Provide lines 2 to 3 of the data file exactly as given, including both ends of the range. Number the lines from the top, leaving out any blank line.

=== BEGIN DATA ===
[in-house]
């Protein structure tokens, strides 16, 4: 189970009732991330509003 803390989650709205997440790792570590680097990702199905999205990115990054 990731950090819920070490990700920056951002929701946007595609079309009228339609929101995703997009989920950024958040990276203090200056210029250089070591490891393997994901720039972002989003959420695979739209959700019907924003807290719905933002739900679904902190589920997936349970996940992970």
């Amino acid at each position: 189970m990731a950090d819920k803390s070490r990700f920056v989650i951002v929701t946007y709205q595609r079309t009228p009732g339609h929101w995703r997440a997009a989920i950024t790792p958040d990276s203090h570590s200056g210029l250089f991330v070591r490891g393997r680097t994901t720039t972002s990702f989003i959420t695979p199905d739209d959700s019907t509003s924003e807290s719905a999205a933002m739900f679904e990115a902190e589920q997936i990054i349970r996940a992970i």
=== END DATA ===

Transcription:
């Protein structure tokens, strides 16, 4: 189970009732991330509003 803390989650709205997440790792570590680097990702199905999205990115990054 990731950090819920070490990700920056951002929701946007595609079309009228339609929101995703997009989920950024958040990276203090200056210029250089070591490891393997994901720039972002989003959420695979739209959700019907924003807290719905933002739900679904902190589920997936349970996940992970």
């Amino acid at each position: 189970m990731a950090d819920k803390s070490r990700f920056v989650i951002v929701t946007y709205q595609r079309t009228p009732g339609h929101w995703r997440a997009a989920i950024t790792p958040d990276s203090h570590s200056g210029l250089f991330v070591r490891g393997r680097t994901t720039t972002s990702f989003i959420t695979p199905d739209d959700s019907t509003s924003e807290s719905a999205a933002m739900f679904e990115a902190e589920q997936i990054i349970r996940a992970i």